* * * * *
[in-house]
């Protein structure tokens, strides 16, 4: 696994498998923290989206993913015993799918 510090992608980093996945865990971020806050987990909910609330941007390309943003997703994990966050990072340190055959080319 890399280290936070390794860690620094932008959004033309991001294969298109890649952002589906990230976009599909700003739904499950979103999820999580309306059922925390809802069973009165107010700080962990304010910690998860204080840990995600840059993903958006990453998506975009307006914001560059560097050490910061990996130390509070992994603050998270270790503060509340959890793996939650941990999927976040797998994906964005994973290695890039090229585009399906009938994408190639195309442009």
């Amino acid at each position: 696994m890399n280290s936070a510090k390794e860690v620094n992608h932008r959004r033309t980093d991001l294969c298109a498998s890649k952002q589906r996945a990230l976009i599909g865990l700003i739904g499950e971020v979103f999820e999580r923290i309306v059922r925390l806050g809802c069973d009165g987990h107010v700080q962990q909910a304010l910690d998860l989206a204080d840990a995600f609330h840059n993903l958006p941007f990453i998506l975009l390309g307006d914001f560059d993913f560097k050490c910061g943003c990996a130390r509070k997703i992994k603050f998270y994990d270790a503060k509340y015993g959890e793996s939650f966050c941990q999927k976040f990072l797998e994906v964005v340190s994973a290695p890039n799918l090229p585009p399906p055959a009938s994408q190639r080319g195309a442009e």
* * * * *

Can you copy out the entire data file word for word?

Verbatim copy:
[in-house]
């Protein structure tokens, strides 16, 4: 696994498998923290989206993913015993799918 510090992608980093996945865990971020806050987990909910609330941007390309943003997703994990966050990072340190055959080319 890399280290936070390794860690620094932008959004033309991001294969298109890649952002589906990230976009599909700003739904499950979103999820999580309306059922925390809802069973009165107010700080962990304010910690998860204080840990995600840059993903958006990453998506975009307006914001560059560097050490910061990996130390509070992994603050998270270790503060509340959890793996939650941990999927976040797998994906964005994973290695890039090229585009399906009938994408190639195309442009």
């Amino acid at each position: 696994m890399n280290s936070a510090k390794e860690v620094n992608h932008r959004r033309t980093d991001l294969c298109a498998s890649k952002q589906r996945a990230l976009i599909g865990l700003i739904g499950e971020v979103f999820e999580r923290i309306v059922r925390l806050g809802c069973d009165g987990h107010v700080q962990q909910a304010l910690d998860l989206a204080d840990a995600f609330h840059n993903l958006p941007f990453i998506l975009l390309g307006d914001f560059d993913f560097k050490c910061g943003c990996a130390r509070k997703i992994k603050f998270y994990d270790a503060k509340y015993g959890e793996s939650f966050c941990q999927k976040f990072l797998e994906v964005v340190s994973a290695p890039n799918l090229p585009p399906p055959a009938s994408q190639r080319g195309a442009e």